New Dogs What Shots Do Puppies Need and How Often They Need Them?

What Shots Do Puppies Need and How Often They Need Them?

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Taking care of a puppy and knowing what shots do puppies need can be a rewarding experience. But it is also a great responsibility since the puppy will depend on you for everything and they become great adult dogs.

In addition to high-quality food, attention and plenty of dog toys, the most important part of caring for a puppy is providing the appropriate veterinary care. factors included are getting your puppy vaccinated for various diseases through the first year of his life.

In this article, we will cover all that you need to know about puppy shots, side effects and the puppy/dog vaccination schedule.

What Shots Do Puppies Need?

You expect to go to the vet often during the first year of owning a puppy. This will be to receive the initial set of vaccines and to get booster shots or tests.

And while this can be considered as an inconvenience, vaccines can prevent many dangerous and even deadly diseases, some of which can’t be cured but only prevented. But with so many vaccines necessary, it can sometimes be confusing to know exactly how many vaccines your puppy needs.

Furthermore, there are also combination vaccines that combine vaccines for different diseases and that can also cause some confusion. So, what shots do puppies need?

Canine Distemper

Canine distemper is a highly contagious and dangerous disease. It is caused by a virus that attacks nervous, respiratory and gastrointestinal systems of dogs, as well as other animals like skunks and raccoons.

The reason why distemper is so contagious comes from the fact that it is an airborne virus, which means that it is spread through coughing and sneezing. However, it can also be spread by shared food and water bowls.

Canine distemper can cause coughing, diarrhea, vomiting, fever, discharge from the nose and eyes, twitching, seizures, paralysis and death. It can also make the footpad hard and thick.

Unfortunately, there is no cure for canine distemper. Infected dogs are treated by providing supportive care and with efforts to prevent potential secondary infections. The goal is to help the dog survive the symptoms in the hope that his immune system will then fight the virus off.

Canine Hepatitis

This is another highly contagious disease. Canine hepatitis is a viral infection that affects the dog’s liver, spleen, kidneys, lungs and eyes. Symptoms of the disease include jaundice, fever, stomach enlargement, vomiting and pain around the liver.

Canine hepatitis can be deadly in its severe form but many dogs can survive the mild form of this disease. There is no cure for this disease, so the only option is treating the symptoms.

Kennel Cough

Kennel cough can be caused by viral, bacterial and other infections like canine parainfluenza or Bordetella. This can lead to inflammation of the upper airways in dogs. Among the risk factors, the most prominent is keeping dogs together in close proximity. That’s why it spreads through kennels quickly and effectively. However, it can also spread fast in dog parks.

This disease usually comes in mild form but in rare cases it can even be deadly. Common symptoms of kennel cough include dry coughing and bouts of rash. In more severe cases, it can lead to loss of appetite, gagging and retching.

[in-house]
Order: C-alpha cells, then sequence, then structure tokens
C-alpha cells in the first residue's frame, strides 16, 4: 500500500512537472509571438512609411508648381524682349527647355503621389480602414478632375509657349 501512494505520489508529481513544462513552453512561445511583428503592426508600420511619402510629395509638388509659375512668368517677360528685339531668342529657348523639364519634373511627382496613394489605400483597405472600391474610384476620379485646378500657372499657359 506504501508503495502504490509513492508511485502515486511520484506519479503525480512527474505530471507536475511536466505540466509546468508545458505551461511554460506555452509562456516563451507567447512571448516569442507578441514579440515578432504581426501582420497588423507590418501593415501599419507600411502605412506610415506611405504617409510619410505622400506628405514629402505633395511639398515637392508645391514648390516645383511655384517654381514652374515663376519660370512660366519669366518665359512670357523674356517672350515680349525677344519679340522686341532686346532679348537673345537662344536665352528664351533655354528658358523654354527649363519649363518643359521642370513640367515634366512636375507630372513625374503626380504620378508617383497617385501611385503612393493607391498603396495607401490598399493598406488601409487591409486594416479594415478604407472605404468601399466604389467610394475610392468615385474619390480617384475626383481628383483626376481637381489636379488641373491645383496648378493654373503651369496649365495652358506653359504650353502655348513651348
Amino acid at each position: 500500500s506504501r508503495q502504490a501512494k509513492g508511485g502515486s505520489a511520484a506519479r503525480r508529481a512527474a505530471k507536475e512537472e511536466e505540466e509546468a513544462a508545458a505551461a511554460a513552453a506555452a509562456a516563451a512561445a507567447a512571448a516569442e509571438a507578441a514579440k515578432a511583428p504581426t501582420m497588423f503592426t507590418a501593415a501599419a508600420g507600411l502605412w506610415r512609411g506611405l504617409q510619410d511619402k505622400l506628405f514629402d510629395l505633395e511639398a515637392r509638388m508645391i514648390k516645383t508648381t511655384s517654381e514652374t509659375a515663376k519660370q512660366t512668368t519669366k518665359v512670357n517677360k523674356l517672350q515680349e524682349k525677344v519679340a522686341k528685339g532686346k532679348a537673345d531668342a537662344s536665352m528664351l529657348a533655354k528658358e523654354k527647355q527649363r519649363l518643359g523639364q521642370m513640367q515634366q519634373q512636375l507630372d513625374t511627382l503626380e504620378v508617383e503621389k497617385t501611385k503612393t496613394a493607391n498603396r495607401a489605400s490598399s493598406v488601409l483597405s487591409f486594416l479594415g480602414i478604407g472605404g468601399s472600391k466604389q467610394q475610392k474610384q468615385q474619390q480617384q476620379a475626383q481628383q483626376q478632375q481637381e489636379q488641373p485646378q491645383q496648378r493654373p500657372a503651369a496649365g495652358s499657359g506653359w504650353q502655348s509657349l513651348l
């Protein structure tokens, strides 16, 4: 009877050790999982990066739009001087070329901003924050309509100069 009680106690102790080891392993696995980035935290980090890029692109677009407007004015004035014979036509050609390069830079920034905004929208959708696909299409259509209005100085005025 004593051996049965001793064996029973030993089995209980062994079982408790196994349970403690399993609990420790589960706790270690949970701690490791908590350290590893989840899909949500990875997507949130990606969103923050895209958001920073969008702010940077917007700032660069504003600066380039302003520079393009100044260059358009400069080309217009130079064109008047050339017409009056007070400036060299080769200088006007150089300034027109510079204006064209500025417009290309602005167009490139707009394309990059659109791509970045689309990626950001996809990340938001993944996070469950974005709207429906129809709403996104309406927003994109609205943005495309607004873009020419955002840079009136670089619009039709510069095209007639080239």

Antibiotics are used in severe and chronic cases, while mild forms of the disease pass without treatment. However, you can help your dog and reduce coughing if you keep him in a well-humidified area. Using a dog harness instead of a collar can also be helpful.

Bordetella Bronchiseptica

This is a highly infectious bacterium that is one of the primary causes of kennel cough. However, most dogs that become infected with this bacterium are often infected by some virus (distemper, adenovirus, herpes, parainfluenza, reovirus, etc.) at the same time.

Bordetella can cause whooping, coughing, vomiting and, in some rare cases, seizures or death. This disease can cause many problems but it can easily be prevented with a vaccine. That’s why dog owners often need to provide proof of vaccination if they plan on boarding their puppy or use dog daycare services.

Lyme Disease

Like humans, dogs can also get Lyme disease. However, dogs won’t have the well-known symptom, the infamous “bullseye” rash. Lyme disease is a tick-borne infectious disease caused by the spirochete, a dangerous type of bacteria.

Symptoms of Lyme disease in dogs include limping, loss of appetite, fever and swollen lymph nodes. This disease can affect a dog’s kidneys, joints and heart, among other things. If left untreated it can also lead to neurological disorders. Treatment usually includes a course of antibiotics. This can be really helpful if the disease is discovered early.

Canine Influenza

Perhaps better known as dog flu, canine influenza is a contagious respiratory disease. It is caused by a particular Type A influenza virus that affects dogs and can’t infect humans. Symptoms include coughing, runny nose, fever, eye discharge, loss of appetite and lethargy. Infected dogs can also be asymptomatic but they can also suffer severe symptoms due to secondary infections. This can lead to pneumonia and, in rare cases, death.

Treatment is usually supportive but it can also include medications for some mild cases. The vast majority of dogs recover from canine influenza in a couple of weeks.